Carrier given a poor rating

Petro-Chemical `deficient' in accidents, agency says

But overall, graded `satisfactory'

Transport owned tanker that exploded on I-95

Howard County

January 16, 2004|By Stephen Kiehl and Rona Kobell | Stephen Kiehl and Rona Kobell,SUN STAFF

The company that owns the tanker that exploded on Interstate 95 this week received a "deficient" accident rating from a federal safety agency because its trucks have been involved in a high number of crashes in the past few years.

Texas-based Petro-Chemical Transport's 300 trucks were involved in 30 accidents in the past year, though none as serious as the explosion Tuesday that killed four people and shut down part of the East Coast's major thoroughfare for four hours.

The number of accidents led to a rating of 97 on the Federal Motor Carrier Safety Administration's 100-point scale, on which 100 is the worst score and zero the best. However, because the company scored well in other safety categories, including driver training, its overall rating was satisfactory.

"You're seeing accidents, but the accidents aren't all the result of the driver or the carrier," said Andy Beck, a spokesman for the federal agency. Beck said it reviewed Petro-Chemical's operations a year ago and did not find significant violations.

The company's president, James H. Reid, arrived in Baltimore yesterday to visit the tanker driver's family and meet with investigators. Reid said the accident was the worst since he became president in 1987 and the company's first to be investigated by the National Transportation Safety Board.

"Our primary concern is that we take care of the family and we deal with the people that are affected by this tragedy," Reid said in an interview while traveling to the Finksburg home of the tanker driver, 64-year-old Jackie M. Frost.

In addition to Frost, authorities identified yesterday another person killed in the crash - 62-year-old Maurice Durschlag of Glen Burnie, the driver of a pickup truck that was consumed by flames. Marge Durschlag, the victim's sister-in-law, said he was returning home Tuesday from a job installing tile and that he is survived by his wife, Sandy, three children and six grandchildren.

Authorities said it could be days before they are able to confirm the identities of the other two victims.

Investigators returned yesterday to the section of I-95 in Elkridge where the explosion occurred, continued to evaluate burnt wreckage in a warehouse and attempted to retrace every step taken Tuesday by Frost.

"The obvious challenge is the fact there was a tremendous amount of fire, a tremendous amount of heat and a tremendous amount of damage," said Chief Gary W. McLhinney of the Maryland Transportation Authority Police, which is leading the investigation. "It's not a typical accident investigation by any stretch."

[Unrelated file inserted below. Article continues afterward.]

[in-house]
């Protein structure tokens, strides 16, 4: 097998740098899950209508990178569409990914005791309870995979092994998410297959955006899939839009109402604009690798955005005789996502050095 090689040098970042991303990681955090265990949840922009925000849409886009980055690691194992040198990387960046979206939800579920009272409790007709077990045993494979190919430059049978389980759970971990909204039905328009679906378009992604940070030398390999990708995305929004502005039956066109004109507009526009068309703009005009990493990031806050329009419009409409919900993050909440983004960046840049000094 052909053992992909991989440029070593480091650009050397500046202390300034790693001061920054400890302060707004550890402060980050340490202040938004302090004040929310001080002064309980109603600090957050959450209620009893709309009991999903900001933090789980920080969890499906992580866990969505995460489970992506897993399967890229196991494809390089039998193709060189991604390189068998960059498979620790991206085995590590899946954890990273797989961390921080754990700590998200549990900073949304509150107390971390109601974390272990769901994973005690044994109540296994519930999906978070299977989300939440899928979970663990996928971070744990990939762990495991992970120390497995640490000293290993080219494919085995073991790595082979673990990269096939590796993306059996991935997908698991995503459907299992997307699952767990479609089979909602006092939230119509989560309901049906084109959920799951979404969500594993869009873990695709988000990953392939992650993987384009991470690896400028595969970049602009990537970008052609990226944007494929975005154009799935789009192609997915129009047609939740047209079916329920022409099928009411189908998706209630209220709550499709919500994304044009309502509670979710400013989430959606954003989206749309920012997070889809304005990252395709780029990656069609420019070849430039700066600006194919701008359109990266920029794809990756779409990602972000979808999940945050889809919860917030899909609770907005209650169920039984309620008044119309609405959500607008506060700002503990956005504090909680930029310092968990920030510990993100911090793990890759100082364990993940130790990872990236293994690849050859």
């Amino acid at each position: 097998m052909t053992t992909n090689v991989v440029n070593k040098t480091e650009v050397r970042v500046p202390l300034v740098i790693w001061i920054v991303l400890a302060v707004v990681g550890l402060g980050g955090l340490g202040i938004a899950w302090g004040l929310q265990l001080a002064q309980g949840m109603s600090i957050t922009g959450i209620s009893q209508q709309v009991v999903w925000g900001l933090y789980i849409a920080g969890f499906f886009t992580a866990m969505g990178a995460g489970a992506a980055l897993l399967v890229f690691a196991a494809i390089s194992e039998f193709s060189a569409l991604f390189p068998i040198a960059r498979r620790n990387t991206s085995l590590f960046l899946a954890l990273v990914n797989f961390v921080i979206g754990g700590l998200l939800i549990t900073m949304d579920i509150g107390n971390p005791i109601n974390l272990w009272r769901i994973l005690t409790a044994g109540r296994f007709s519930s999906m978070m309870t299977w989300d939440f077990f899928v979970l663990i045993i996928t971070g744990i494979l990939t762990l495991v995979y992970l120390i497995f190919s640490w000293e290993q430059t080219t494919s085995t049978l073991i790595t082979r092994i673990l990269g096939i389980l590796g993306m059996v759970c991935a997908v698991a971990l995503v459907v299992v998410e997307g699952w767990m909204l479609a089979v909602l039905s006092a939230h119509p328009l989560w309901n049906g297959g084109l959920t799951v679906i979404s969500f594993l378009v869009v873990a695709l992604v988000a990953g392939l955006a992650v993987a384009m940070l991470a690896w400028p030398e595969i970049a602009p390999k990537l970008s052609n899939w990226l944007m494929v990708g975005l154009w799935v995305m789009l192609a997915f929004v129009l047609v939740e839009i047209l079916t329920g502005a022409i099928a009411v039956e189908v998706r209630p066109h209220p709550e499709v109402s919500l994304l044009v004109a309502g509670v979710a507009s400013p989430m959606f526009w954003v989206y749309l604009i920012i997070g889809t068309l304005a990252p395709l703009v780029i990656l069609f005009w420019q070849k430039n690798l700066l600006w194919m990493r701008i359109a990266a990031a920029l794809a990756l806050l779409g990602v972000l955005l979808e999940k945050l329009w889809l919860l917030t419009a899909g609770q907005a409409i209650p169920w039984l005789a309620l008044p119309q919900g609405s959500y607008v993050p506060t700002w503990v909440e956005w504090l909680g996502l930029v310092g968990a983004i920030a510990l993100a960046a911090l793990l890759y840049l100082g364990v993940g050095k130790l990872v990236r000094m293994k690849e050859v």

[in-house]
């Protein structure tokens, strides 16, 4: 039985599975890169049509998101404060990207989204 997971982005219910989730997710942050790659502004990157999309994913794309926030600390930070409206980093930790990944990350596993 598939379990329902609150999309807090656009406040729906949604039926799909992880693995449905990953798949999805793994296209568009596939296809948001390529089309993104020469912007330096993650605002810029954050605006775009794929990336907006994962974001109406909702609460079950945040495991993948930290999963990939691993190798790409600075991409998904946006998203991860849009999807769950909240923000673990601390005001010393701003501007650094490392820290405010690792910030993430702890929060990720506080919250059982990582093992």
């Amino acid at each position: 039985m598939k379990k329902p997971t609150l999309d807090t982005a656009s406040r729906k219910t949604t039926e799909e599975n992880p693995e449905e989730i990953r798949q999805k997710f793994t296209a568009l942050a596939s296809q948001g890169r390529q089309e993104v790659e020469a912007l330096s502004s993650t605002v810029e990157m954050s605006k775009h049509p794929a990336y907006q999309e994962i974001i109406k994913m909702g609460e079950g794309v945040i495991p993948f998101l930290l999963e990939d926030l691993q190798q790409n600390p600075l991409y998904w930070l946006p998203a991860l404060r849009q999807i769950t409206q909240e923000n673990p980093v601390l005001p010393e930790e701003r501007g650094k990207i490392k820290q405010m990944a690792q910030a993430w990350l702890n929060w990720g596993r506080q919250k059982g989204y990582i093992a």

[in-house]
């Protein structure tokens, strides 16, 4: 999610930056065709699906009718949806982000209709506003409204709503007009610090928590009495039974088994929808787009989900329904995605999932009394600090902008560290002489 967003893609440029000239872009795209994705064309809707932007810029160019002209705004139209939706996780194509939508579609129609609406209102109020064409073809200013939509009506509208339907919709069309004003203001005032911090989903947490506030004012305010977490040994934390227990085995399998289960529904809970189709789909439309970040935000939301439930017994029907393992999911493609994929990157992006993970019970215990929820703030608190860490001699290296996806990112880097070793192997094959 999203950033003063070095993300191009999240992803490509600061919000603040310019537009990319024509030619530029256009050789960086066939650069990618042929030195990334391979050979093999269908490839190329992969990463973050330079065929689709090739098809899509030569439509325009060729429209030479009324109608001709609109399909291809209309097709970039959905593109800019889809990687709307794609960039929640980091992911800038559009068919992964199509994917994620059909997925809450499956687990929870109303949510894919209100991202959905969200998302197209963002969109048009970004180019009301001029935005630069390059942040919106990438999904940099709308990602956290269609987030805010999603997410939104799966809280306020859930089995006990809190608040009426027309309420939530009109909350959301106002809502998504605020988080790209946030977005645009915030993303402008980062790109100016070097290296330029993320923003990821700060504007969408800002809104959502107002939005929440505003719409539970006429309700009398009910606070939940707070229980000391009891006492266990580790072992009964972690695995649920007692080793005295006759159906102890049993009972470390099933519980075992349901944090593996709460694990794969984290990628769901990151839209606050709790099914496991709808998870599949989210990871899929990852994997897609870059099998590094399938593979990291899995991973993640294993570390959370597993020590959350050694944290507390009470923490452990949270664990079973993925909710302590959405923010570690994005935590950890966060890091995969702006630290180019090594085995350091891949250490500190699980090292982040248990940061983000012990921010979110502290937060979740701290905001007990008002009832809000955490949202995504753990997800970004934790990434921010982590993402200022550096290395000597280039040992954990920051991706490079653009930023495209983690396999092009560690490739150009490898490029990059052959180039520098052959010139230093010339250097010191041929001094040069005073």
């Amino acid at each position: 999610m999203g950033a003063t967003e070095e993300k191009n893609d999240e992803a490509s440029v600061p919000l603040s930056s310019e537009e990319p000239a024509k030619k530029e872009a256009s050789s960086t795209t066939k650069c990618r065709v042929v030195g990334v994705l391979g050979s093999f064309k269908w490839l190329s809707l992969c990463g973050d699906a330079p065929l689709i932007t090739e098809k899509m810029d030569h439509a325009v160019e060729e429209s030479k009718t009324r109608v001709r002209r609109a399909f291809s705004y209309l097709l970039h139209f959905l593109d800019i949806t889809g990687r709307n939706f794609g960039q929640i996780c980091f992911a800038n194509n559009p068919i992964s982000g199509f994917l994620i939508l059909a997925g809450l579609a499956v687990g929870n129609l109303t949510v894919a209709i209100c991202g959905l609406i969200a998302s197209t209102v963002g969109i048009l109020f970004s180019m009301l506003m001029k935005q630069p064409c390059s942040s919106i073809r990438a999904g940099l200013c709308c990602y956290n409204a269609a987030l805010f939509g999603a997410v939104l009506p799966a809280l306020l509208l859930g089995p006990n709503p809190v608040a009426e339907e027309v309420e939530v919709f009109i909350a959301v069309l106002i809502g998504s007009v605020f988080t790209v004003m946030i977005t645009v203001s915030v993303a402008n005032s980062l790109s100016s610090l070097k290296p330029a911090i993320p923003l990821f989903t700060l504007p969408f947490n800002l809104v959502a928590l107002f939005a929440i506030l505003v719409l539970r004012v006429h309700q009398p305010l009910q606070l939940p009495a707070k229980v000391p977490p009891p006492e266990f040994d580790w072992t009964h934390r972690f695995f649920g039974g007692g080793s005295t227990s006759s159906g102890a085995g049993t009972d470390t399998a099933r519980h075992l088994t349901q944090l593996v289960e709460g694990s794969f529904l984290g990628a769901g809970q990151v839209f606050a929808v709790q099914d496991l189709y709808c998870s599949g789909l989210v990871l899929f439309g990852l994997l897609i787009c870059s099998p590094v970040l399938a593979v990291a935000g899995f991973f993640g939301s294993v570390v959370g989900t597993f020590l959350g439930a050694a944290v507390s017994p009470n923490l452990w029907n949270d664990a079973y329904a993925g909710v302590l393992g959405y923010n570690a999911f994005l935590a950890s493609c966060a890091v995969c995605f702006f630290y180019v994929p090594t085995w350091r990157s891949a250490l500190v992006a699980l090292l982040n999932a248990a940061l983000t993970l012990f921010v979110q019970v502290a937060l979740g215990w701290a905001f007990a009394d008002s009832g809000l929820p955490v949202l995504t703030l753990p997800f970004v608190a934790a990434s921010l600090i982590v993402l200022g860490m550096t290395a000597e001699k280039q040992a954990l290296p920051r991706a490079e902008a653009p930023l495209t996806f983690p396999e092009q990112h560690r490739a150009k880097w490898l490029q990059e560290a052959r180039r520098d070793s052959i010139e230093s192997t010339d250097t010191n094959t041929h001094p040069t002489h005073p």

Shortly before the accident Tuesday, the tanker driver picked up a load of premium gasoline at a Citgo distribution center near the southern end of the Harbor Tunnel in South Baltimore, investigators said. They would not say if the driver received a full or partial load of fuel before entering Interstate 895 from Childs Street.

Such evidence could be key to determining why the tanker truck was moving erratically on I-895 in the seconds before the crash. Investigators believe the load of fuel was shifting from side to side inside the tanker - as evidenced by tire marks on the highway pavement and scrapes on the jersey wall.

The movement eventually pushed the rear end of the tanker up and over the jersey wall on the overpass. The fuel then shifted to the back of the tanker and pulled it over onto I-95, where it exploded and engulfed four other vehicles in flames. "The question is what caused the erratic driving," McLhinney said.

Frost was headed to the Citgo station at the Bethesda Naval Medical Center, one of the driver's regular stops, McLhinney said. Workers at the Citgo said yesterday that they worried when Frost didn't arrive and they heard of the explosion.

"I left here at 6:30 that night and he never showed up," said Barbara Hundley, 61. "I couldn't believe it."

Court records show that Frost was in Maryland traffic court three times from 1989 to 1991 for violations including failure to obey a traffic device, operating a vehicle with brakes out of adjustment and failure to sufficiently reinforce his trailer hitch. Authorities said they are not aware of any citations since 1991.

Maryland requires three licenses for drivers of gasoline tanker trucks, and Frost had all of them, according to the state Motor Vehicle Administration. Frost has had a Maryland commercial driver's license since 1992, and he also has the required tanker and hazardous materials endorsements.

Petro-Chemical tanker trucks have been involved in several serious accidents over the past decade, notably a 1995 crash in Detroit where the tanker burst into flames, killing the driver, and a 5,000-gallon fuel spill in St. Louis two years ago.

Despite those accidents, Reid, the company president, said Petro-Chemical has earned a satisfactory rating from the Department of Transportation for every year of his 16-year tenure.

Staff from Petro-Chemical will remain in Baltimore throughout the NTSB investigation, Reid said.

Sun staff writers Heather Dewar and Walter F. Roche Jr. and researchers Paul McCardell and Jean Packard contributed to this article.

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